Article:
It’s Never too Late to Chase your Dreams by Steve Mazan (Full Transcript)

Steve Mazan

Here is the full transcript of comedian Steve Mazan’s TEDx Talk: It’s Never too Late to Chase your Dreams at TEDxSanJoseCA.

Listen to the MP3 Audio here: It’s Never too Late to Chase your Dreams by Steve Mazan at TEDxSanJoseCA

Steve Mazan – Comedian

I am Steve Mazan. Your surprise guest speaker! I know you’ve seen it in your program all day. You’re thinking TEDx? San Jose. Heart of Silicon Valley. Who is the surprise guest speaker? Steve Jobs? Steve Mazan. I apologize. I would so prefer Steve Jobs, too. Surprise!

Actually I am a comedian. Thank you for laughing. I am very honored to be here. They actually asked me not to just make you laugh but to leave you today with some motivation from everything we’ve heard today. So I am going to get to some motivation for you all here. Here we go.

Seize the day. Winning isn’t everything; it’s the only thing. Do not wait for your ship to come in, swim out to it. When the going gets tough, the tough gets going. You miss 100% of the shots you don’t take. If you can dream it, you can do it. Wherever you go, go with all your heart. If man has done his best, what else is there? Success is going from failure to failure without losing your enthusiasm. If at first you don’t succeed, try try again. Genius is 1% inspiration and 99% perspiration. I think I can I think I can I think I can. There’s no substitute for hard work. Willing is not enough. We must do. Live the life you’ve imagined. Do or do not, there is no try. Action is the foundational key to all success. Discouragement and failure are two of the surest stepping stones to success. The cure is not to dream less, but to dream more, to dream all the time. If you don’t know where you’re going you will wind up somewhere else. Just do it.

ALSO READ:   Rob Greenfield: How To End The Food Waste Fiasco at TEDxTeen (Transcript)

Some pretty motivational quote from some pretty inspirational people, including Lombardi, Bruce, and the little engine they could. I heard those quotes going up all the time. When I first heard some, I memorized them. Others I wrote down, but not one of them motivated me for more than a day or two.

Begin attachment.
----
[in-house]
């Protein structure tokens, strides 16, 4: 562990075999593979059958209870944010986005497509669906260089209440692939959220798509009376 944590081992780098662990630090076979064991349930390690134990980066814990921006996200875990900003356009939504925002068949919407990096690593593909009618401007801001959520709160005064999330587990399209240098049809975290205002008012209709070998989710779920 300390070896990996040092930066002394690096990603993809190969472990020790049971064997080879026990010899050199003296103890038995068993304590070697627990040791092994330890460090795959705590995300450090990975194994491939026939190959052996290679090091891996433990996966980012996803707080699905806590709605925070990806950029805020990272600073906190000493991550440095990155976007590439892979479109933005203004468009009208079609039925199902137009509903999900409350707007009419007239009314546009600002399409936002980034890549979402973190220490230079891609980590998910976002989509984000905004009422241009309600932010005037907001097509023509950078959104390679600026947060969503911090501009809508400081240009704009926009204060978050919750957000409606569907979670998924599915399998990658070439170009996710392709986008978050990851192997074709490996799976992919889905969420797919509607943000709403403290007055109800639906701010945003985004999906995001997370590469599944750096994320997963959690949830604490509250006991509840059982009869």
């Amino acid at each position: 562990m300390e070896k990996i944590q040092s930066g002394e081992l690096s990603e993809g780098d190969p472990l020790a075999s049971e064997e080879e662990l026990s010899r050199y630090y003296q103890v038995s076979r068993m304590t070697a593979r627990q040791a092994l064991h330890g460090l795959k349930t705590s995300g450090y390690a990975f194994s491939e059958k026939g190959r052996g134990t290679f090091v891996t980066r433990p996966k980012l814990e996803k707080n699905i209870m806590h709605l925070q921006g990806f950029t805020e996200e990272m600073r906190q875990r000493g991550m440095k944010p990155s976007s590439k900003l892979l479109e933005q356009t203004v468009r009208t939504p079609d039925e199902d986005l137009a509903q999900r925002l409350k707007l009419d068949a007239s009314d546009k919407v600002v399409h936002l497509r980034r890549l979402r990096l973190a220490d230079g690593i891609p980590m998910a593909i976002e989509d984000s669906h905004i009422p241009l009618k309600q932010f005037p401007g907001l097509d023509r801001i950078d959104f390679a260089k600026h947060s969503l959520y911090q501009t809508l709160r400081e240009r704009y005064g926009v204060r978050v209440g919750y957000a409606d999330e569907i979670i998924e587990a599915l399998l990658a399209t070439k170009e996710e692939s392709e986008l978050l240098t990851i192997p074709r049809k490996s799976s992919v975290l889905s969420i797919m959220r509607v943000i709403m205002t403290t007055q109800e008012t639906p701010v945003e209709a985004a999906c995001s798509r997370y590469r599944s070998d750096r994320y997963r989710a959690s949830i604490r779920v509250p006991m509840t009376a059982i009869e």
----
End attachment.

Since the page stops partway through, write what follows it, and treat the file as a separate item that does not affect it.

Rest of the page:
It was a much less inspirational quote that inspired me, from a much less-famous person, who was a doctor at UCLA. He said “Steve, you’ve got inoperable tumors all over your liver. Worse-case scenario, you have 5 years to live.” OK, maybe not as elegant as Bruce, but pretty effective.

OK, bad news. I had cancer, I was dying. But I got more bad news. You are all dying too. Maybe not from cancer, maybe not as rapidly. But unless someone in here is a highlander, we are all going to die. If you don’t get that reference, I suggest that you spend 2 hours of whatever time it is that you have left watching some awesome Sean Connery movies from the ‘80s.

OK, I am not a doctor at UCLA. I am not even a doctor at DeBry. But I’ve basically just given you all the same diagnosis that I was given. Your time is limited. And that’s a real diagnosis, so what now?

OK, like most people when they are told they are dying, you’re probably going through the 5 stages of grief.

The first stage is denial. I am not dying, I am healthy. I am going to get a second opinion from some other comedian.

Stage 2, is anger. Ugh! As a comedian, at the end of the day, telling me I am dying? Can we get that robot from the first session? To come back up, and tell a few jokes?

Stage 3 is bargaining. OK. We are all dying, maybe there is a mortuary that offers a Groupon!